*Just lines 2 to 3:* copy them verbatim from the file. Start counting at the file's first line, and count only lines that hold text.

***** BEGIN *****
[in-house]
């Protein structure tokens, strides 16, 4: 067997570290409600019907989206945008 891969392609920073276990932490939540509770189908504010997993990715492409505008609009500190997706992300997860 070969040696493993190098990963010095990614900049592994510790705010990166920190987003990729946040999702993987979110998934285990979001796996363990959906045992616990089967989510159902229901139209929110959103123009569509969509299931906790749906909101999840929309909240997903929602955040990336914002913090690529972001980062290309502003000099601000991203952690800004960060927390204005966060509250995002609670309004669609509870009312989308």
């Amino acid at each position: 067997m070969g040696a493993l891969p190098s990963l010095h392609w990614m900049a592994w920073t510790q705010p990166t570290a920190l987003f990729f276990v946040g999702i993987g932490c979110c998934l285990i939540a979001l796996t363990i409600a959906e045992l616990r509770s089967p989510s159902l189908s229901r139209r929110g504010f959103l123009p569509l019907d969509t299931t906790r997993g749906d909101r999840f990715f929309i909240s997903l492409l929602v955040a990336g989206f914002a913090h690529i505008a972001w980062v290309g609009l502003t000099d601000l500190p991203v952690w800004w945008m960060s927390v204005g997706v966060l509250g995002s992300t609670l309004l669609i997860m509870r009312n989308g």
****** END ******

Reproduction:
């Protein structure tokens, strides 16, 4: 067997570290409600019907989206945008 891969392609920073276990932490939540509770189908504010997993990715492409505008609009500190997706992300997860 070969040696493993190098990963010095990614900049592994510790705010990166920190987003990729946040999702993987979110998934285990979001796996363990959906045992616990089967989510159902229901139209929110959103123009569509969509299931906790749906909101999840929309909240997903929602955040990336914002913090690529972001980062290309502003000099601000991203952690800004960060927390204005966060509250995002609670309004669609509870009312989308």
């Amino acid at each position: 067997m070969g040696a493993l891969p190098s990963l010095h392609w990614m900049a592994w920073t510790q705010p990166t570290a920190l987003f990729f276990v946040g999702i993987g932490c979110c998934l285990i939540a979001l796996t363990i409600a959906e045992l616990r509770s089967p989510s159902l189908s229901r139209r929110g504010f959103l123009p569509l019907d969509t299931t906790r997993g749906d909101r999840f990715f929309i909240s997903l492409l929602v955040a990336g989206f914002a913090h690529i505008a972001w980062v290309g609009l502003t000099d601000l500190p991203v952690w800004w945008m960060s927390v204005g997706v966060l509250g995002s992300t609670l309004l669609i997860m509870r009312n989308g």